Editorial: The 3rd CIIE Reaffirms China’s Commitment to Globalization

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As post-COVID-19 economic recovery starting to hit the headlines around the world, China, one of the world’s biggest consumer market, is reaffirming its commitment to global trade and economy by welcoming foreign businesses to its third China International Import Expo (CIIE) slated to take place in November in Shanghai.

While the COVID-19 outbreak has significantly disrupted the global economy, the Chinese market remains attractive as the country — one of the first major economies to reopen its society — leads the world in recovering from the coronavirus shock.

China’s recovery is “going to look very impressive,” Michael Spencer, Deutsche Bank’s chief economist and head of research for Asia Pacific, told CNBC in a recent interview.

He expects the country to see a five to six percent quarter-on-quarter growth in the second quarter after a contracting first one.

Signs from the industrial and consumer sectors are also demonstrating that the county is regaining momentum.

China’s purchasing managers' index (PMI) for both the manufacturing sector and the non-manufacturing sector stood above the boom-bust line of 50 in May, showcasing an expansion in factory and service activities.

The retail industry — e-commerce sector, especially — is expecting a boost in sales as a mid-year online shopping event launched across platforms. More than 37,000 Chinese brands on China’s major e-commerce platform, Tmall.com, are seeing their sales volume double from last year on the first day of the shopping festival, which will last until late June, according to Xinhua.

In early March, 23 government departments jointly issued a guideline for boosting consumption and unleashing the domestic market’s potential. It detailed 19 measures to remove institutional barriers for consumption growth and revive pent-up demands due to the coronavirus outbreak.

Local Chinese governments went further to boost consumption in recent weeks, partnering up with businesses to launch voucher campaigns, encouraging residents to dine out and shop.

Positive signs and policy supports are making China,which is on its way of becoming the world’s largest consumer market, an appealing market for domestic and foreign businesses alike.

China had more than 21% percent share of the world’s retail market as of 2019, according to US research firm eMarketer.

The company also estimated in its 2019 report that China was to surpass the US and become the world’s largest consumer market in around two years’ time.

And despite the frequently mentioned deglobalization trend that some argue is accelerating as a COVID-19 fallout, China is underlining its firm stance on promoting economic globalization by welcoming overseas companies to this year’s CIIE, which is coming in less than 150 days and is still opening for registrations.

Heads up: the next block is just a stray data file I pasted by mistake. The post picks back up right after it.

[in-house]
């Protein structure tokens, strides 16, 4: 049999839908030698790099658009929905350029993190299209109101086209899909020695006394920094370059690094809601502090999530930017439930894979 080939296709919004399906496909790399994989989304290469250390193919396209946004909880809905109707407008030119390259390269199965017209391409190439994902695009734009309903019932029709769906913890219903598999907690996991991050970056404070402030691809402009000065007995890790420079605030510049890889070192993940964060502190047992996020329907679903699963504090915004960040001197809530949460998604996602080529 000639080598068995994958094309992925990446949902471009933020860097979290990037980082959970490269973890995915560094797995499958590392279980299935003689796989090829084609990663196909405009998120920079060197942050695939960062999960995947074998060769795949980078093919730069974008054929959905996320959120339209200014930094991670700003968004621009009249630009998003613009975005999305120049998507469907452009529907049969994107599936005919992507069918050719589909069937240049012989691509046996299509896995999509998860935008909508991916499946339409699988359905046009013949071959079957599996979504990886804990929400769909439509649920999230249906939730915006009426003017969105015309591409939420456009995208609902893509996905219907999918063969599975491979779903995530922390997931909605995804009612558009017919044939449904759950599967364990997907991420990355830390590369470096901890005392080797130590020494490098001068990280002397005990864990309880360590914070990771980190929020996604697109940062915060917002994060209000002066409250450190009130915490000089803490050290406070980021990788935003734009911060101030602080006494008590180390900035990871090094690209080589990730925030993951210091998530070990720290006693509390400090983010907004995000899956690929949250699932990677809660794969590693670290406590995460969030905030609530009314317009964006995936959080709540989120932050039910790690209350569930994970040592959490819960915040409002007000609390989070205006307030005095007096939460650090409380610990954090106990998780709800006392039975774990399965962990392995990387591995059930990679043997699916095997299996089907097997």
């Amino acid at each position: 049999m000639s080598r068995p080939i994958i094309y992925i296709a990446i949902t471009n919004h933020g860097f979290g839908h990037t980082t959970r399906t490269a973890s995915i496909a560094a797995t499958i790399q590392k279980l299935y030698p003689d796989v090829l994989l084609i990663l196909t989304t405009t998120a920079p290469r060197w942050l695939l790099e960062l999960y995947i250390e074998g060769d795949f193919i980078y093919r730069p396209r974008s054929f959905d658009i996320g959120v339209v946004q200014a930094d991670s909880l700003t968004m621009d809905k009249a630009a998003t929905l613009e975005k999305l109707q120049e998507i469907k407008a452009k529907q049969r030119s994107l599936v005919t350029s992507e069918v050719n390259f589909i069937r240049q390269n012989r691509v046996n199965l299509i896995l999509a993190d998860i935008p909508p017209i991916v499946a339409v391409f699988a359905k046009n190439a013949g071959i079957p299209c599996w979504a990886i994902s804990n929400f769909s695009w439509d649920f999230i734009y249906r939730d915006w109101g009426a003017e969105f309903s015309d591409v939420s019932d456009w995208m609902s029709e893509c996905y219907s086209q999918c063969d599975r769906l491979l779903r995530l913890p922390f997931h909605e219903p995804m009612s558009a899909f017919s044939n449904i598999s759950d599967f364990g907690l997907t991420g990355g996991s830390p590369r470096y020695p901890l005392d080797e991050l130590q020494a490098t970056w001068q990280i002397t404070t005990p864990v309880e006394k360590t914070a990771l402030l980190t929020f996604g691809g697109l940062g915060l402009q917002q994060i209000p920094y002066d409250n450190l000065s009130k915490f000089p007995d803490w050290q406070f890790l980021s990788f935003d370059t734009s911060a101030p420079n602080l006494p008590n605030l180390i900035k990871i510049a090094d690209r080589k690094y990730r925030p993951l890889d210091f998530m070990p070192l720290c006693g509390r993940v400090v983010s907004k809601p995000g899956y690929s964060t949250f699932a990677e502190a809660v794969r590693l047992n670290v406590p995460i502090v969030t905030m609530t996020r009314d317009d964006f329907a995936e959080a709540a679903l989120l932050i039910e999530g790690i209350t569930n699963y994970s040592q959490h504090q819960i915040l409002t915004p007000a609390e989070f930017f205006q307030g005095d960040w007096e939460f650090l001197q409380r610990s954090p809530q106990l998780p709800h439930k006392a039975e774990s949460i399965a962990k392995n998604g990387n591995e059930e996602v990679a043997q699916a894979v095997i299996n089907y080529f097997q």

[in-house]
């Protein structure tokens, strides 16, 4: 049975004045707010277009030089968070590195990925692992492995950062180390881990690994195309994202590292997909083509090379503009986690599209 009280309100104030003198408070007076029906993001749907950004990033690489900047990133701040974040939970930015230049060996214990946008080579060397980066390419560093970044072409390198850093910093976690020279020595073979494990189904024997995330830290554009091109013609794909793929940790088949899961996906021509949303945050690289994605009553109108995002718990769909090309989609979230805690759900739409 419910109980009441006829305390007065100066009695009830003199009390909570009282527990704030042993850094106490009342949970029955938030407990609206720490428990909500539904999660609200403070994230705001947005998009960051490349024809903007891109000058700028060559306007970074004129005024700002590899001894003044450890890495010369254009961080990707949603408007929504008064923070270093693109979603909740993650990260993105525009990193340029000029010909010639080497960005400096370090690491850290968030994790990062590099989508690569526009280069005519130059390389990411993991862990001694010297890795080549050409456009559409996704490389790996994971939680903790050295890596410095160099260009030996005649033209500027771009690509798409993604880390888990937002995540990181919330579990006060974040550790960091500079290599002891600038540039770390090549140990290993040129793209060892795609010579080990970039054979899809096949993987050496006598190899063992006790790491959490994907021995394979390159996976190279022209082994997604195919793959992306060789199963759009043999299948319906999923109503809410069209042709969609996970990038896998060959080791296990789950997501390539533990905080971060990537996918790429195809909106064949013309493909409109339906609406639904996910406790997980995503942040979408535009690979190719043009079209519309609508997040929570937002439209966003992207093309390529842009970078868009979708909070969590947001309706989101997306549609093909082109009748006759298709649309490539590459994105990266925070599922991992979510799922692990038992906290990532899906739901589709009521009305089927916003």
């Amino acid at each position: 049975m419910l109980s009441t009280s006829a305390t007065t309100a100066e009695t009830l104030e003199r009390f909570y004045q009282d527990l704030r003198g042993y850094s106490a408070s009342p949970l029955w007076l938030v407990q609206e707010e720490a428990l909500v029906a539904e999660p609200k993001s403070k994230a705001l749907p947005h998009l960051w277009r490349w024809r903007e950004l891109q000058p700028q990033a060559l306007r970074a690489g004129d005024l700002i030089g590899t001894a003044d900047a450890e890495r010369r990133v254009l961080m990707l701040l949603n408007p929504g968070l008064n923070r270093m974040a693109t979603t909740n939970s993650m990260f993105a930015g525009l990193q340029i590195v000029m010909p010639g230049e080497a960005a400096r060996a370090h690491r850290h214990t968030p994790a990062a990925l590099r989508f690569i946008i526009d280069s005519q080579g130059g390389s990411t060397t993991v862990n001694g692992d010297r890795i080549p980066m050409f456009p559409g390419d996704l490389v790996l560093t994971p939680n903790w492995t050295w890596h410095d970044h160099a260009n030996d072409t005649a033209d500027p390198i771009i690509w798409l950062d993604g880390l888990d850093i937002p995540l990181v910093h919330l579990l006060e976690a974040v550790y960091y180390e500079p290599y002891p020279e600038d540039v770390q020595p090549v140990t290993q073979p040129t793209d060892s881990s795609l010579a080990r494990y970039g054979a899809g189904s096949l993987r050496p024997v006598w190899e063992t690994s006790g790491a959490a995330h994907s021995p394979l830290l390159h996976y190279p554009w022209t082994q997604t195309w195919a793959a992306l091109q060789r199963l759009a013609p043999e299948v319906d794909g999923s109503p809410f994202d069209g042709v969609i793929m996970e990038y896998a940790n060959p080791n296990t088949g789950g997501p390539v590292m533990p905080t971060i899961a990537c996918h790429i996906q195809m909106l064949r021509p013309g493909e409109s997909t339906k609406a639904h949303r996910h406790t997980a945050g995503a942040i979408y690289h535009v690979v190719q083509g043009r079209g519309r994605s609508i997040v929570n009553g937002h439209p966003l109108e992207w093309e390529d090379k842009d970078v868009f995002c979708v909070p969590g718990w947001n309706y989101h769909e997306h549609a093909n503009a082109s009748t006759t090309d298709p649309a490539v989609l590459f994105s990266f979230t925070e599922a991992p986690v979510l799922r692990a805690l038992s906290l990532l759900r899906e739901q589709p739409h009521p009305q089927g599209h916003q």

The CIIE, which is entering its third year, is widely considered as an opportunity to gain access to and expand in the Chinese market.

By inviting foreign businesses to its vast domestic market opportunities, China is demonstrating its support to the global economic and trade system, despite voices from some other major economies against it.

For example, the Trump administration had repeatedly shown the tendency towards protectionism, which became more evident when the president considered the controversial “Buy American” executive order that would require federal agencies to purchase domestically made masks, ventilators, and medicines.

Despite his persistence in bringing jobs, manufacturing and investments back to the US, Trump owns a business empire that operates in at least 25 countries around the world, according to a CNN report.

His daughter, Ivanka Trump, won four trademarks in China, where some of her products were manufactured, in 2019.

China is encouraging all interested businesses, domestic and abroad, to share the opportunities in its fast-recovering post-COVID-19 economy.

Attracted to this year’s CIIE are big names from various industries, including Japan-based cloth giant Uniqlo, healthcare leader Abbott, high-end cosmetic producer Estée Lauder Companies, and American multinational conglomerate General Electric.

According to organizers, more than 90 percent of the planned exhibition area has been booked as of last week, with over 1,400 companies signed up.

The third CIIE is set to take place in Shanghai from Nov. 5 to 10.


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